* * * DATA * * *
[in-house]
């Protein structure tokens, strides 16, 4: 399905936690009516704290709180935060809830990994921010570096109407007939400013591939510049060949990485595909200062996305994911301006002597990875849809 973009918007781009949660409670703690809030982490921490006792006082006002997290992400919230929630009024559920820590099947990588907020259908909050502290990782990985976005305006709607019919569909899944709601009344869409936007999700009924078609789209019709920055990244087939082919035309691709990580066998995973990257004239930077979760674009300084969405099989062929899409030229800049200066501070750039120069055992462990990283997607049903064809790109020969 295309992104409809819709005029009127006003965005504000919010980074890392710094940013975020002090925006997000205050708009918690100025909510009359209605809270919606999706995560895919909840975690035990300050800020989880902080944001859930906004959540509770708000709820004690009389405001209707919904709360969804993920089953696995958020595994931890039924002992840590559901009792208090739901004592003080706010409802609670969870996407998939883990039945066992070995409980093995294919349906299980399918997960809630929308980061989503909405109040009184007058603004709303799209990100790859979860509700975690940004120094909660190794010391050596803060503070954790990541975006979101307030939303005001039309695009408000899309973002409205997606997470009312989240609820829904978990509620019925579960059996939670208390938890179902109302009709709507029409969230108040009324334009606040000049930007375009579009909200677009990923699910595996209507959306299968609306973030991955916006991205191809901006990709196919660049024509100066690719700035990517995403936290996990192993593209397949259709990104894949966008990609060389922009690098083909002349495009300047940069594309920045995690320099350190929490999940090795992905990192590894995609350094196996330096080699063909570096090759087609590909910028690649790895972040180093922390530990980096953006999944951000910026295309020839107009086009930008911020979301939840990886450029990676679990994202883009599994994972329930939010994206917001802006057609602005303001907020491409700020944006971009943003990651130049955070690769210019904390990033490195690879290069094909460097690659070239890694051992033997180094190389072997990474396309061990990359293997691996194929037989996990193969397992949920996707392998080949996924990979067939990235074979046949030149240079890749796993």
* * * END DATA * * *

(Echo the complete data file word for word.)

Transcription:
[in-house]
């Protein structure tokens, strides 16, 4: 399905936690009516704290709180935060809830990994921010570096109407007939400013591939510049060949990485595909200062996305994911301006002597990875849809 973009918007781009949660409670703690809030982490921490006792006082006002997290992400919230929630009024559920820590099947990588907020259908909050502290990782990985976005305006709607019919569909899944709601009344869409936007999700009924078609789209019709920055990244087939082919035309691709990580066998995973990257004239930077979760674009300084969405099989062929899409030229800049200066501070750039120069055992462990990283997607049903064809790109020969 295309992104409809819709005029009127006003965005504000919010980074890392710094940013975020002090925006997000205050708009918690100025909510009359209605809270919606999706995560895919909840975690035990300050800020989880902080944001859930906004959540509770708000709820004690009389405001209707919904709360969804993920089953696995958020595994931890039924002992840590559901009792208090739901004592003080706010409802609670969870996407998939883990039945066992070995409980093995294919349906299980399918997960809630929308980061989503909405109040009184007058603004709303799209990100790859979860509700975690940004120094909660190794010391050596803060503070954790990541975006979101307030939303005001039309695009408000899309973002409205997606997470009312989240609820829904978990509620019925579960059996939670208390938890179902109302009709709507029409969230108040009324334009606040000049930007375009579009909200677009990923699910595996209507959306299968609306973030991955916006991205191809901006990709196919660049024509100066690719700035990517995403936290996990192993593209397949259709990104894949966008990609060389922009690098083909002349495009300047940069594309920045995690320099350190929490999940090795992905990192590894995609350094196996330096080699063909570096090759087609590909910028690649790895972040180093922390530990980096953006999944951000910026295309020839107009086009930008911020979301939840990886450029990676679990994202883009599994994972329930939010994206917001802006057609602005303001907020491409700020944006971009943003990651130049955070690769210019904390990033490195690879290069094909460097690659070239890694051992033997180094190389072997990474396309061990990359293997691996194929037989996990193969397992949920996707392998080949996924990979067939990235074979046949030149240079890749796993």